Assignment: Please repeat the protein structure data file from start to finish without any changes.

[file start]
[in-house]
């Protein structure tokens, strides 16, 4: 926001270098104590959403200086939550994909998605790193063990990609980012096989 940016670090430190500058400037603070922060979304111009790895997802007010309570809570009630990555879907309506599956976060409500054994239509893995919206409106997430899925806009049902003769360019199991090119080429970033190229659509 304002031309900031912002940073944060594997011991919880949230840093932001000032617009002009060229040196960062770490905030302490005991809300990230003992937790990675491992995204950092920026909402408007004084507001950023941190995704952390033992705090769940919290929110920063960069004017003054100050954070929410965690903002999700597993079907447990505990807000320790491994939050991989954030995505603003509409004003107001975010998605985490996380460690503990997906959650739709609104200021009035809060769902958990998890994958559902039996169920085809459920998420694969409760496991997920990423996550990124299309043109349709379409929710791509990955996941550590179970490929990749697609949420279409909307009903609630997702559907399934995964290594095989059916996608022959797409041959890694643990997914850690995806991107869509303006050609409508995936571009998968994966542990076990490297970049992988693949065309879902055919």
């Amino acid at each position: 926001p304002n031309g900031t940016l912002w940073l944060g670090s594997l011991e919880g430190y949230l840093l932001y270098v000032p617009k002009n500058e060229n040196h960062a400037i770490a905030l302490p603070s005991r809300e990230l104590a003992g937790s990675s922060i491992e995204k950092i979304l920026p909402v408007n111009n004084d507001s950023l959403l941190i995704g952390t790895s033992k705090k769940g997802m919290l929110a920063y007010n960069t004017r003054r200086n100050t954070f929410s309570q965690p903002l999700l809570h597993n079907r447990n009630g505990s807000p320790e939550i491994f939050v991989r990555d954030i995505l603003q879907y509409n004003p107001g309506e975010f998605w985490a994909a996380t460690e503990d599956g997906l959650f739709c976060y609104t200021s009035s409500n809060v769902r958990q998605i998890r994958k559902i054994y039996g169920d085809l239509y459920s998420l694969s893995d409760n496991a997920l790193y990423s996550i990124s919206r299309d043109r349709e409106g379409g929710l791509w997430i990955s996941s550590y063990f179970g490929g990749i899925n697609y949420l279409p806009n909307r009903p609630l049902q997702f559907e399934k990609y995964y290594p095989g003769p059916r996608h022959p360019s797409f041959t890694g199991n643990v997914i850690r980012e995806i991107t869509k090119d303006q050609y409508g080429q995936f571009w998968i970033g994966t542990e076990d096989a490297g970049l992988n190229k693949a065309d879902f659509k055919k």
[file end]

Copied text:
[in-house]
């Protein structure tokens, strides 16, 4: 926001270098104590959403200086939550994909998605790193063990990609980012096989 940016670090430190500058400037603070922060979304111009790895997802007010309570809570009630990555879907309506599956976060409500054994239509893995919206409106997430899925806009049902003769360019199991090119080429970033190229659509 304002031309900031912002940073944060594997011991919880949230840093932001000032617009002009060229040196960062770490905030302490005991809300990230003992937790990675491992995204950092920026909402408007004084507001950023941190995704952390033992705090769940919290929110920063960069004017003054100050954070929410965690903002999700597993079907447990505990807000320790491994939050991989954030995505603003509409004003107001975010998605985490996380460690503990997906959650739709609104200021009035809060769902958990998890994958559902039996169920085809459920998420694969409760496991997920990423996550990124299309043109349709379409929710791509990955996941550590179970490929990749697609949420279409909307009903609630997702559907399934995964290594095989059916996608022959797409041959890694643990997914850690995806991107869509303006050609409508995936571009998968994966542990076990490297970049992988693949065309879902055919």
């Amino acid at each position: 926001p304002n031309g900031t940016l912002w940073l944060g670090s594997l011991e919880g430190y949230l840093l932001y270098v000032p617009k002009n500058e060229n040196h960062a400037i770490a905030l302490p603070s005991r809300e990230l104590a003992g937790s990675s922060i491992e995204k950092i979304l920026p909402v408007n111009n004084d507001s950023l959403l941190i995704g952390t790895s033992k705090k769940g997802m919290l929110a920063y007010n960069t004017r003054r200086n100050t954070f929410s309570q965690p903002l999700l809570h597993n079907r447990n009630g505990s807000p320790e939550i491994f939050v991989r990555d954030i995505l603003q879907y509409n004003p107001g309506e975010f998605w985490a994909a996380t460690e503990d599956g997906l959650f739709c976060y609104t200021s009035s409500n809060v769902r958990q998605i998890r994958k559902i054994y039996g169920d085809l239509y459920s998420l694969s893995d409760n496991a997920l790193y990423s996550i990124s919206r299309d043109r349709e409106g379409g929710l791509w997430i990955s996941s550590y063990f179970g490929g990749i899925n697609y949420l279409p806009n909307r009903p609630l049902q997702f559907e399934k990609y995964y290594p095989g003769p059916r996608h022959p360019s797409f041959t890694g199991n643990v997914i850690r980012e995806i991107t869509k090119d303006q050609y409508g080429q995936f571009w998968i970033g994966t542990e076990d096989a490297g970049l992988n190229k693949a065309d879902f659509k055919k």